Sainsbury's has become the first chain to achieve full traceability for its fresh own label bread by sourcing wheat for its in-store bakeries from named British farmers.
A multimillion-pound deal with miller Whitworth Bros and farmers in the Camgrain co-operative will enable Sainsbury's to claim its loaves are made with wheat sourced within a 25-mile radius of Linton in Cambridgeshire. The sourcing arrangements apply to white, wholemeal and harvest grain loaves and will account for 55,000 tonnes of wheat each year.
"We're proud to announce this initiative because we're the first supermarket to guarantee our flour is from wheat from UK farmers," said Sainsbury's head of in-store bakeries Sarah MacKenzie.
"The Wellingborough mill is a great location for supplying our depots and good for the carbon footprint of the bread."
The announcement goes hand-in-hand with the launch of the British Flour Development Group, which will bring grain farmers and Sainsbury's buyers face-to- face to discuss concerns and share information. The initiative will also help drive efficiencies into the supply chain, said MacKenzie, adding the British guarantee would cost Sainsbury's millions of pounds per year.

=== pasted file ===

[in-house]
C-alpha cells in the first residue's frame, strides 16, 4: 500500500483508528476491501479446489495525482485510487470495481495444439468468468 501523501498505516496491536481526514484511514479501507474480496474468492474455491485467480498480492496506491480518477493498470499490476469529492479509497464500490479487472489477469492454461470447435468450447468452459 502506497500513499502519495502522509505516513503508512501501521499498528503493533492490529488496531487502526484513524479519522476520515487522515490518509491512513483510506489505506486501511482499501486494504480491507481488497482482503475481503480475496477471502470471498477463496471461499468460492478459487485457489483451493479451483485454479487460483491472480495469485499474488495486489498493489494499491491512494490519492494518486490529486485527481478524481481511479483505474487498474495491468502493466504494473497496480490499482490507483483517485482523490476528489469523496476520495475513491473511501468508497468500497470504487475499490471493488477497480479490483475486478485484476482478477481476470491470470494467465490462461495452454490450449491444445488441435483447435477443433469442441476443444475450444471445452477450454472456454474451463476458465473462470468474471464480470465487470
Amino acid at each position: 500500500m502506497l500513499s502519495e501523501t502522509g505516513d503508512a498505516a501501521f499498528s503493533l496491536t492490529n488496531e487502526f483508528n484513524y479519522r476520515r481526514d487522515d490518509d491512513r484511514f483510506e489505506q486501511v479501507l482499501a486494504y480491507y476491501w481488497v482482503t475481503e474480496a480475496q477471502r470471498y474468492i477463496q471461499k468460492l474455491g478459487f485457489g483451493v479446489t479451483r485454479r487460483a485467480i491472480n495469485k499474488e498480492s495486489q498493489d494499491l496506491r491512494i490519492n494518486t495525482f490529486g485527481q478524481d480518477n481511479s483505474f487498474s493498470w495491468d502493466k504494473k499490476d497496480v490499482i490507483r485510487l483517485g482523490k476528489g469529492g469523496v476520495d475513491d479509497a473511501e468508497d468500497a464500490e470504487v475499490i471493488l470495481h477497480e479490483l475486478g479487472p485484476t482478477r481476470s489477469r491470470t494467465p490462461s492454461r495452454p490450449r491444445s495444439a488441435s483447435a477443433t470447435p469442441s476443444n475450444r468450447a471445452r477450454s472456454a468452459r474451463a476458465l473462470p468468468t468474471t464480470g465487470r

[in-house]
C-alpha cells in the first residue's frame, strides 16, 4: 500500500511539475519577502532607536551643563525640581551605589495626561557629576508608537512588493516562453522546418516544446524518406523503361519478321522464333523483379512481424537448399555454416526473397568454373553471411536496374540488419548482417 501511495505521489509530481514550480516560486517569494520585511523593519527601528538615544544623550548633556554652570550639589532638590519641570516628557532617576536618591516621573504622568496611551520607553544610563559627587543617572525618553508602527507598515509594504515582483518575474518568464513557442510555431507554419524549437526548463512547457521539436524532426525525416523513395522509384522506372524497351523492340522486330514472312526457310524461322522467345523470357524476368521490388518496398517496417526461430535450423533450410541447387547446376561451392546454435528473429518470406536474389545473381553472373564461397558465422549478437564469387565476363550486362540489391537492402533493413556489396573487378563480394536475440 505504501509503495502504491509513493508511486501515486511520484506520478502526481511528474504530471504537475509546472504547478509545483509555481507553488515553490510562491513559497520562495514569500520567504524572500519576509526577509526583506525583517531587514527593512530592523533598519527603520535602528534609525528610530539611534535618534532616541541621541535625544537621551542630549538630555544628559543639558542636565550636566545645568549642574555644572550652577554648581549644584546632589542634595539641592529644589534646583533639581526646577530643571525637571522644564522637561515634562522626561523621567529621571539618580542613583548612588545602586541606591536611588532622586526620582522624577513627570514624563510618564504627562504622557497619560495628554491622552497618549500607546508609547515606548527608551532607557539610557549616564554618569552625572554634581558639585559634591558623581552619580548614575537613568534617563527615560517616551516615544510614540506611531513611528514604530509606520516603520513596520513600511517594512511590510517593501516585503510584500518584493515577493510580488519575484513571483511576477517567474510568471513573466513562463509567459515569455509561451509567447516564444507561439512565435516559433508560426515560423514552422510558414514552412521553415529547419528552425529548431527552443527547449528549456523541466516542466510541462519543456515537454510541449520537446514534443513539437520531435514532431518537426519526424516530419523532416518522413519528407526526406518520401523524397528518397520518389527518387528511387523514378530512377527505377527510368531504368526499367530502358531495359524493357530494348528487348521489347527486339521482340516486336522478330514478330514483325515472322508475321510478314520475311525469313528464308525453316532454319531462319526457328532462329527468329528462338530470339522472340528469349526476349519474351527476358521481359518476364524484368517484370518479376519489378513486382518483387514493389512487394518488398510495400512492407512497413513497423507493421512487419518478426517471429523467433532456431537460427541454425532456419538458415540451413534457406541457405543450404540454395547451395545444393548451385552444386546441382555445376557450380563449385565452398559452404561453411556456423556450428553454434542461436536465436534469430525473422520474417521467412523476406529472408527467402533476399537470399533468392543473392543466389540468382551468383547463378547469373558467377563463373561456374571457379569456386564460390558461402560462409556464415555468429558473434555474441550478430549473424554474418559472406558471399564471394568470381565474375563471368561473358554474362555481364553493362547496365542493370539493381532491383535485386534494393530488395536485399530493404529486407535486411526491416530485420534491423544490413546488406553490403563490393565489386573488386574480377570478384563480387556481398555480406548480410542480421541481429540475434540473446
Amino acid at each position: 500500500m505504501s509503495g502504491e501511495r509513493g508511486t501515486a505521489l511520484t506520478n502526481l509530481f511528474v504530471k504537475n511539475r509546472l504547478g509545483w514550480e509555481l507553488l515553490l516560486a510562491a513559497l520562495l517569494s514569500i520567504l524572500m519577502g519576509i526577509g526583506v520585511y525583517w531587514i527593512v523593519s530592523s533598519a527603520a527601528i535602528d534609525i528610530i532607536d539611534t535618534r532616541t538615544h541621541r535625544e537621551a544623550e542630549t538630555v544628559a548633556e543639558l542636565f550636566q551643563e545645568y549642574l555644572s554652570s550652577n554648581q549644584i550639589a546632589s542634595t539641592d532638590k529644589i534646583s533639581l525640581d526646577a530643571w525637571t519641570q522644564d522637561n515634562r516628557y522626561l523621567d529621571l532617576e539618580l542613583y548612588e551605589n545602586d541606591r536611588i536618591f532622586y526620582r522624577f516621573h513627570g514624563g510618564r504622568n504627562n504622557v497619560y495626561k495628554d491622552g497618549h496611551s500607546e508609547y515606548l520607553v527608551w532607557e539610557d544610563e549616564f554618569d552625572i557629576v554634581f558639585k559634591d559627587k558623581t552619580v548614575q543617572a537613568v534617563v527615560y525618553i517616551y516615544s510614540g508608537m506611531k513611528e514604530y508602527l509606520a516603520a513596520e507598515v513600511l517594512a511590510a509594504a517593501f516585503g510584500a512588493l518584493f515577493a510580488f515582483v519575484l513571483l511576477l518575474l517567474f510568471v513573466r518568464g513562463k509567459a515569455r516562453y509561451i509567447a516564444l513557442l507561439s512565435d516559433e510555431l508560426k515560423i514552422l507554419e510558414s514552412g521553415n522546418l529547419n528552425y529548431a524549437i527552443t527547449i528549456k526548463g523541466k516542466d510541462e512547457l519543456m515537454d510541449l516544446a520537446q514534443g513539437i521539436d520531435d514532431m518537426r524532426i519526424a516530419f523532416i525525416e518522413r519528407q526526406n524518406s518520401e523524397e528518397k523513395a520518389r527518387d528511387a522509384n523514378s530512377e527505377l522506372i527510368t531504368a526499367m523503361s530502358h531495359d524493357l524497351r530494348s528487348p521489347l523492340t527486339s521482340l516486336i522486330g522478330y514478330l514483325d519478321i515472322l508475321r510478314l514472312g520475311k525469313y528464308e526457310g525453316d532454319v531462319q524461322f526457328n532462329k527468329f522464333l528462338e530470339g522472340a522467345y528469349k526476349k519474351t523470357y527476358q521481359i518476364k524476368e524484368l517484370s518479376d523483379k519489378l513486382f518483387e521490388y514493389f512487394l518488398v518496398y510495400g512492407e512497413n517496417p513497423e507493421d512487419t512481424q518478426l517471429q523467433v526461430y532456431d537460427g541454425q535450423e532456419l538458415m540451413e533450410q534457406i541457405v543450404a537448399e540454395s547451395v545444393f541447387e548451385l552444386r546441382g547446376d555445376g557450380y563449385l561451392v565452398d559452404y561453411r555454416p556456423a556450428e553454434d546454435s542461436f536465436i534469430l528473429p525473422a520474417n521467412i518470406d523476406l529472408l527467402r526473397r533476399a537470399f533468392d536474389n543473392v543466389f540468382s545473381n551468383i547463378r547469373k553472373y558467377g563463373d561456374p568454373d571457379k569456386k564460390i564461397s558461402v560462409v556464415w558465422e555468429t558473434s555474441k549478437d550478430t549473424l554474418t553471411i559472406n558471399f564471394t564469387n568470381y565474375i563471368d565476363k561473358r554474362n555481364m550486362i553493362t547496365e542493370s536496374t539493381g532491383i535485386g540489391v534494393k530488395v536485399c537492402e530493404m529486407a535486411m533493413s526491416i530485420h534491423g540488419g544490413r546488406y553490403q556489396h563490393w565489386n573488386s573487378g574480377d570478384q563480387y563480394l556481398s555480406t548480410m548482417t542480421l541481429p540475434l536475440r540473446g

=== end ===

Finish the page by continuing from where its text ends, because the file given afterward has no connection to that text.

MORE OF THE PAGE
Initially, some 80% of the wheat used in flourmaking will come from Camgrain members, but will rise to 90% in April 2008. The aim is to source all wheat through the co-op by 2009.
"We need to replace some Canadian hard wheat with a British-grown alternative before we switch fully to Camgrain. There shouldn't be any compromise on quality," said Hannah Sibley, a technologist in the bakeries department.
Sainsbury's is considering how to promote the provenance of the bread to consumers in-store.